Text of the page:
Zhang et al cautioned against drawing conclusions about a causal relation between EOL discussions and cost differences during the last week of life, as this was an observational study. They estimate, however, that if the proportion of patients with advanced cancer in the United States having EOL discussions with their physicians was increased to 50%, then the yearly associated cost savings could be in the range of $76 million. They concluded that better communication between advanced cancer patients and their physicians could result in lower costs at the end of life, as well as a better quality of life—and death. Among the strategies they suggested for making progress on this front are physician reimbursement for EOL discussions, more physician education about EOL conversations, expanded palliative care programs, and collaborative management of advanced cancer patients by oncologists and palliative care specialists.

A third study in this issue, by Amresh Hanchate, PhD, and colleagues, examined racial and ethnic differences in end-of-life-care costs (Archives of Internal Medicine 2009;169:493–501). By using a random, stratified sample from a Medicare population of deceased persons, the investigators used regression analysis to examine race and ethnic differences in Medicare expenditures according to age, sex, cause of death, total morbidity, geography, life-prolonging interventions, and hospice use. Compared with whites, costs in the last 6 months of life were 32% higher in blacks ($26,704) and 57% more in Hispanics ($31,702). The analysis determined that between 55% and 68% of the differences in end-of-life expenditures between whites and others was due to differences in demographic factors, total morbidity, socioeconomic indicators, and, most of all, geography. Costs were higher in areas where medical costs overall were higher. Costs were lowest—and racial and ethnic differences were smallest—in several states in the southeastern United States.

Whites used hospice more often (26%) than blacks (20%) or Hispanics (23%). Use of the ICU and intensive procedures such as gastrotomies, resuscitation, cardiac conversion, and mechanical ventilation were significantly higher among black and Hispanic patients than among whites, which accounted for the balance of the difference in costs compared with whites. The investigators identified the greater use of intensive, life-sustaining interventions among blacks and Hispanics as an area for future research, especially because these interventions contrast so sharply with health care expenditures among minorities at other stages of life. Blacks and Hispanics, for example, receive less chemotherapy and cardiac catheterization than do whites.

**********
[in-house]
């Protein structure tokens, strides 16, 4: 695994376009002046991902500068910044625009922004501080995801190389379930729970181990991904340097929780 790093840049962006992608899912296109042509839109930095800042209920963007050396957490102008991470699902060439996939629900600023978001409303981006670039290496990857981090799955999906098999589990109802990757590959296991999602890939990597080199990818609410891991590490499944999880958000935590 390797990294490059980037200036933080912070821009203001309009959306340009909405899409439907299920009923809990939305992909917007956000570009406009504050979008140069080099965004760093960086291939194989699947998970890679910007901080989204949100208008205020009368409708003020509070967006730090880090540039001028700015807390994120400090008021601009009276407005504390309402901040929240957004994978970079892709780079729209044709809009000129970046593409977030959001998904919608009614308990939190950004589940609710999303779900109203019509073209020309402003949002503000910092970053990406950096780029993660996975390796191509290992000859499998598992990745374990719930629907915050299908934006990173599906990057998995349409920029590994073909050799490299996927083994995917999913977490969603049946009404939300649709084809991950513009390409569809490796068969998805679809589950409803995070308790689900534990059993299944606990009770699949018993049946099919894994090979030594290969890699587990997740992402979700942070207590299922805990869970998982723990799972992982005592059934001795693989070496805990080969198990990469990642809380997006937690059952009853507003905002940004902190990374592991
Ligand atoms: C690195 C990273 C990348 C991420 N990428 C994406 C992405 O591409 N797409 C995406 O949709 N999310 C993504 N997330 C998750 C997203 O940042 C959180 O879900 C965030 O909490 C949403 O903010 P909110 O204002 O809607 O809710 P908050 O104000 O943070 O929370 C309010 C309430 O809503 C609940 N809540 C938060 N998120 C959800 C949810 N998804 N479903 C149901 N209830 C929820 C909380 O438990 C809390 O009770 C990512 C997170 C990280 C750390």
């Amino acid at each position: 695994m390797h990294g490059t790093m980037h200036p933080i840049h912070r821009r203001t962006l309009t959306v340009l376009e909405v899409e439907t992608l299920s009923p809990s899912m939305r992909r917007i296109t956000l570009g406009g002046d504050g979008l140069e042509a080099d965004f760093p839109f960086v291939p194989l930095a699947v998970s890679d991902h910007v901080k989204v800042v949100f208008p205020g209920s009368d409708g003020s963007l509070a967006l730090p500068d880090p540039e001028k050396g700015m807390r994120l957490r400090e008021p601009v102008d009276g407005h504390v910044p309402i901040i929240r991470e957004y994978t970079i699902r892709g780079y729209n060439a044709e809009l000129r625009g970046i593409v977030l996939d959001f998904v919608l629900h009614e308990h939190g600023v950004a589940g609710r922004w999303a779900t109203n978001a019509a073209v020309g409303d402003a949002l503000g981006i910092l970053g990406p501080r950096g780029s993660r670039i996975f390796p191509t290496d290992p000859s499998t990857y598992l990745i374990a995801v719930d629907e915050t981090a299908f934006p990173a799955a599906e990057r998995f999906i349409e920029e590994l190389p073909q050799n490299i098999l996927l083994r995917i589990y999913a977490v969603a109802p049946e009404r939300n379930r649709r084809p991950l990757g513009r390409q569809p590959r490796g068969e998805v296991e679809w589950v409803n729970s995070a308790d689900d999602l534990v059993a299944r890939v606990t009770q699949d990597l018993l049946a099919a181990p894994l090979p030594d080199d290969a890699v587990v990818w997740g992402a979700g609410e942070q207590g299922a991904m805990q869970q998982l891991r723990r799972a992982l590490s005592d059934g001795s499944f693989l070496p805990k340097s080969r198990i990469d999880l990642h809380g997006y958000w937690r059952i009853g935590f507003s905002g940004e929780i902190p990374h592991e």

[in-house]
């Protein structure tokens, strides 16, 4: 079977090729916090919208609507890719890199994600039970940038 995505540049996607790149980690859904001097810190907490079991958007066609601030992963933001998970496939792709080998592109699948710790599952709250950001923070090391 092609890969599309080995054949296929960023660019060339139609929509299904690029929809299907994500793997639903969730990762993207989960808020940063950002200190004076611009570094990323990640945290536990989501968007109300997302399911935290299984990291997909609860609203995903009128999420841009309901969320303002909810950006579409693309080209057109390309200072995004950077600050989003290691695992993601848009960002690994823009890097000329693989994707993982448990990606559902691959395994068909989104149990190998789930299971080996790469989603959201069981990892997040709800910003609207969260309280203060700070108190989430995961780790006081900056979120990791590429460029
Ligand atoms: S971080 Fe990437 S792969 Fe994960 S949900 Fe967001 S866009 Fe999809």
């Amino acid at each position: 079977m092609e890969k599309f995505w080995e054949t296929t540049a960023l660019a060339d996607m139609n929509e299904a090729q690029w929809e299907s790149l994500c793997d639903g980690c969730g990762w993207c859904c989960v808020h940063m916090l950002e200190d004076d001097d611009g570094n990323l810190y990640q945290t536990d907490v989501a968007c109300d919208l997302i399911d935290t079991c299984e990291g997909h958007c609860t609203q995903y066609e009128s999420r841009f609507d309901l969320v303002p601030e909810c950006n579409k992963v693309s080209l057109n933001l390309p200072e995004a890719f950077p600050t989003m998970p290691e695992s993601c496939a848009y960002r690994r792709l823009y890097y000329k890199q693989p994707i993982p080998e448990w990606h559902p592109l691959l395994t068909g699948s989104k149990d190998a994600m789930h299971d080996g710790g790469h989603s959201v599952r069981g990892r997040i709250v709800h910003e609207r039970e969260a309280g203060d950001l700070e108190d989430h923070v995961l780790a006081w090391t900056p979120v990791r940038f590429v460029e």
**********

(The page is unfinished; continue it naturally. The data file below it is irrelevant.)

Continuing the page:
Furthermore, the authors made the interesting observation that blacks receive lower quality primary care and make less use of primary preventive services than whites. If, as Zhang et al propose, on the basis of their findings, patients who have EOL conversations with their physicians have lower health care costs during the final week of life, lack of consistent contact with a primary care physician may drive up costs. In fact, Hanchate et al did find, in an earlier study, that patients in their study who had more visits with a primary care physician in the latter months of life had lower costs and used the hospital less frequently near the end of life (Journal of General Internal Medicine 2008;23:1330–1335). In addition, enhancing culturally competent communication about EOL treatment options may prove an effective way to ensure that minority cancer patients are aware of the incurable nature of their disease and are realistic about the risks and benefits of life-prolonging treatments. The result would be more informed and, therefore, better EOL decisions for all groups of cancer patients regardless of their status as belonging to either a minority or majority population.

“People who do not have adequate access to health care often do not have an ongoing relationship with a specific physician; they are more likely to use emergency rooms or other acute care centers. Without a regular source of care, there's less opportunity to build a trusting relationship. And trust, we are growing to learn, can have a profound impact on medical care,” commented Dr. Brawley. 1

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Illustration 1. Patients with terminal cancer who are near the end of life may fear physician abandonment when there is not ongoing communication between patient and physician. Credit: Silvia Jansen/Istock.com